Advanced Search
DSpace@MIT

Translational design computation

Research and Teaching Output of the MIT Community

Show simple item record

dc.contributor.advisor Neri Oxman. en_US
dc.contributor.author Bader, Christoph, S.M. Massachusetts Institute of Technology en_US
dc.contributor.other Program in Media Arts and Sciences (Massachusetts Institute of Technology) en_US
dc.date.accessioned 2017-12-20T18:17:06Z
dc.date.available 2017-12-20T18:17:06Z
dc.date.copyright 2017 en_US
dc.date.issued 2017 en_US
dc.identifier.uri http://hdl.handle.net/1721.1/112913
dc.description Thesis: S.M., Massachusetts Institute of Technology, School of Architecture and Planning, Program in Media Arts and Sciences, 2017. en_US
dc.description Cataloged from PDF version of thesis. en_US
dc.description Includes bibliographical references (pages 175-183). en_US
dc.description.abstract This thesis introduces, demonstrates and implements translational design computation: a theoretical approach and technical framework for mediating living and nonliving matter through design computation. I propose that computational design can act as a "language" for the enablement of design at the intersection of the material and the biological domains. I support and validate this proposition by formulating, deploying and evaluating a triad of strategies as follows: (1) Programmable Matter-utilizing computational design in combination with synthetic material systems to enable biologically inspired and informed design; (2) Programmable Templating-utilizing computational design in combination with, and at the intersection of, synthetic and biological systems in order to facilitate their synergetic relationships; and (3) Programmable Growth-utilizing computational design in combination with biological systems to grow material architectures. Each of these design strategies is demonstrated through specific design challenges. For Programmable Matter; a data-driven material modeling method that allows to reinterpret visual complexities found in nature is presented and subsequently extended to a design framework for the 3D printing of functionally graded structures. For Programmable Templating; a design approach for creating a macrofluidic habitat, exploring phototrophic and heterotrophic bacterial augmentation templated by continuous opacity gradients, is presented. Following, spatio-temporal templating of engineered microorganisms via 3D printed diffusion gradients is investigated. Finally, for Programmable Growth; a framework is proposed with the objective of importing computer-aided design capabilities to biology. Enforcing the design-centric approach, a design collection called Vespers-a reinterpretation of the practice of the ancient death mask-is presented and discussed in the context of the introduced concepts. Thesis contributions are not limited to innovations in computational design and digital fabrication but also to materials engineering and biology by proposing new ecological perspectives on and for design. en_US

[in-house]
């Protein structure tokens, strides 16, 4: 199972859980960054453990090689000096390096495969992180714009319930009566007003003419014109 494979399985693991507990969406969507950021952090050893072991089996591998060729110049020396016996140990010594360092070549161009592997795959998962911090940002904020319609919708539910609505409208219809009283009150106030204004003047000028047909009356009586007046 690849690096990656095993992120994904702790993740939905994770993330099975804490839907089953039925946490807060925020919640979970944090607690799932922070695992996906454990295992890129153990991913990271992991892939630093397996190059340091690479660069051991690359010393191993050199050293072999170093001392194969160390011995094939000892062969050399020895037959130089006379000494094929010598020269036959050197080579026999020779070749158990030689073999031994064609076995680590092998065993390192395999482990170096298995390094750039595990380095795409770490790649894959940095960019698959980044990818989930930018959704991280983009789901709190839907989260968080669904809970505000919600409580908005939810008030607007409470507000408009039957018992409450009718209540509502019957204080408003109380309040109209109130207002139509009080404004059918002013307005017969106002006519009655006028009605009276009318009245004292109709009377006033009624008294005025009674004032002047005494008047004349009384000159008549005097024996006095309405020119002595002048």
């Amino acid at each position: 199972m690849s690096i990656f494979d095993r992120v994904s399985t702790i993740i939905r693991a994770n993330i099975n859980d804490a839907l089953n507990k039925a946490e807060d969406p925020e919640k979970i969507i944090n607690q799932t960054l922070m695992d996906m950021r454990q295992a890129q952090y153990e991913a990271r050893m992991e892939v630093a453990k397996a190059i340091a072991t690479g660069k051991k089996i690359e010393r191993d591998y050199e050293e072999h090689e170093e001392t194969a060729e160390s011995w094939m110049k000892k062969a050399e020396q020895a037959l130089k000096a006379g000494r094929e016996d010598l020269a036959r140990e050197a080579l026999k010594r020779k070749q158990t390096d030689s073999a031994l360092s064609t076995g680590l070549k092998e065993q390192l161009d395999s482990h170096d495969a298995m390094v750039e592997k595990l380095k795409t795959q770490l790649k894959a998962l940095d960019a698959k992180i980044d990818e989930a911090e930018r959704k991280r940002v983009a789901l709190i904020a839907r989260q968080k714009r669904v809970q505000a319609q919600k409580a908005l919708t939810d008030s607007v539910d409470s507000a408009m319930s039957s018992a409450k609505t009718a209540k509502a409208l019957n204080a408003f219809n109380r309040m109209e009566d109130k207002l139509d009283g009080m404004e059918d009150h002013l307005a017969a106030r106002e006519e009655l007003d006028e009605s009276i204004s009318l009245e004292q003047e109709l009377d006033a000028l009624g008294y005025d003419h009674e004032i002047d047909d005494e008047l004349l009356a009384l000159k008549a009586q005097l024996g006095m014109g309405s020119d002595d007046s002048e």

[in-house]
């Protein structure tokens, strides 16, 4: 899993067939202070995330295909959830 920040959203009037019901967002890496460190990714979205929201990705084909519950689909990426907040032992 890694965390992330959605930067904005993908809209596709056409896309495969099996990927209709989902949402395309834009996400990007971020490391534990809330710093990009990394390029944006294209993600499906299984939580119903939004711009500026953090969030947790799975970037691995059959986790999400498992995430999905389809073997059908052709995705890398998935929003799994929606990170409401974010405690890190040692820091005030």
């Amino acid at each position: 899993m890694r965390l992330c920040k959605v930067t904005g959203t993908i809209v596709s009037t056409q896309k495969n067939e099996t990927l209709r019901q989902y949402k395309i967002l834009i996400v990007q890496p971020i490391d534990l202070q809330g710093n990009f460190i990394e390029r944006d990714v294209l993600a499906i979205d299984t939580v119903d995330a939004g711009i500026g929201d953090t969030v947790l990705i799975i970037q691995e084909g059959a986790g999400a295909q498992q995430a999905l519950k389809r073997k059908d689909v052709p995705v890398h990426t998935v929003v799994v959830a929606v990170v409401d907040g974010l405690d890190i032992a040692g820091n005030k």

dc.description.statementofresponsibility by Christoph Bader. en_US
dc.format.extent 183 pages en_US
dc.language.iso eng en_US
dc.publisher Massachusetts Institute of Technology en_US
dc.rights MIT theses are protected by copyright. They may be viewed, downloaded, or printed from this source but further reproduction or distribution in any format is prohibited without written permission. en_US
dc.rights.uri http://dspace.mit.edu/handle/1721.1/7582 en_US
dc.subject Program in Media Arts and Sciences () en_US
dc.title Translational design computation en_US
dc.type Thesis en_US
dc.description.degree S.M. en_US
dc.contributor.department Program in Media Arts and Sciences (Massachusetts Institute of Technology) en_US
dc.identifier.oclc 1015245937 en_US


Files in this item

Name Size Format Description
1015245937-MIT.pdf 21.49Mb PDF Full printable version

This item appears in the following Collection(s)

Show simple item record

MIT-Mirage